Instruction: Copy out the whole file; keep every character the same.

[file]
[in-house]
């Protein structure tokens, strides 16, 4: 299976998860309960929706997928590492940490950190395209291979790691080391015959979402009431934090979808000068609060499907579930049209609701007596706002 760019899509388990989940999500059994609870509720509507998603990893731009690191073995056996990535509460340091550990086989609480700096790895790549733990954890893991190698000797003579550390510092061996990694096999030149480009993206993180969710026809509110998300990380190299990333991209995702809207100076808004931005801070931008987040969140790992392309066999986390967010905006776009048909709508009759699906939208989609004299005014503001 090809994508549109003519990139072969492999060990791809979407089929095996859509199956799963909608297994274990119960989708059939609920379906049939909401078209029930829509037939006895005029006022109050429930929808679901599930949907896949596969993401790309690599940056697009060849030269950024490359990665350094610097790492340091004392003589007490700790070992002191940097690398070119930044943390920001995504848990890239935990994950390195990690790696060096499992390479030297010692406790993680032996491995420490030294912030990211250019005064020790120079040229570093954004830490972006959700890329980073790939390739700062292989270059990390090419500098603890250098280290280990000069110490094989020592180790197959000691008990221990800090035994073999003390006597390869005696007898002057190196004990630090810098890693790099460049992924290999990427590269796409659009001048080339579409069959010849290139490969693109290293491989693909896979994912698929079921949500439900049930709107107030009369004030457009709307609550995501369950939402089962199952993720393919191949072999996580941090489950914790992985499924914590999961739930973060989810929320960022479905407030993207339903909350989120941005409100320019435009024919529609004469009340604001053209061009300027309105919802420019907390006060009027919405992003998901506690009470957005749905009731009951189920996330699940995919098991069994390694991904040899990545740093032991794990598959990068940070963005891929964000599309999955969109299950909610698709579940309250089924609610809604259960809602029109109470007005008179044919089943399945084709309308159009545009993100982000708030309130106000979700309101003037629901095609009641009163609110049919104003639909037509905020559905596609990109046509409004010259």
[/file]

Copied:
[in-house]
């Protein structure tokens, strides 16, 4: 299976998860309960929706997928590492940490950190395209291979790691080391015959979402009431934090979808000068609060499907579930049209609701007596706002 760019899509388990989940999500059994609870509720509507998603990893731009690191073995056996990535509460340091550990086989609480700096790895790549733990954890893991190698000797003579550390510092061996990694096999030149480009993206993180969710026809509110998300990380190299990333991209995702809207100076808004931005801070931008987040969140790992392309066999986390967010905006776009048909709508009759699906939208989609004299005014503001 090809994508549109003519990139072969492999060990791809979407089929095996859509199956799963909608297994274990119960989708059939609920379906049939909401078209029930829509037939006895005029006022109050429930929808679901599930949907896949596969993401790309690599940056697009060849030269950024490359990665350094610097790492340091004392003589007490700790070992002191940097690398070119930044943390920001995504848990890239935990994950390195990690790696060096499992390479030297010692406790993680032996491995420490030294912030990211250019005064020790120079040229570093954004830490972006959700890329980073790939390739700062292989270059990390090419500098603890250098280290280990000069110490094989020592180790197959000691008990221990800090035994073999003390006597390869005696007898002057190196004990630090810098890693790099460049992924290999990427590269796409659009001048080339579409069959010849290139490969693109290293491989693909896979994912698929079921949500439900049930709107107030009369004030457009709307609550995501369950939402089962199952993720393919191949072999996580941090489950914790992985499924914590999961739930973060989810929320960022479905407030993207339903909350989120941005409100320019435009024919529609004469009340604001053209061009300027309105919802420019907390006060009027919405992003998901506690009470957005749905009731009951189920996330699940995919098991069994390694991904040899990545740093032991794990598959990068940070963005891929964000599309999955969109299950909610698709579940309250089924609610809604259960809602029109109470007005008179044919089943399945084709309308159009545009993100982000708030309130106000979700309101003037629901095609009641009163609110049919104003639909037509905020559905596609990109046509409004010259």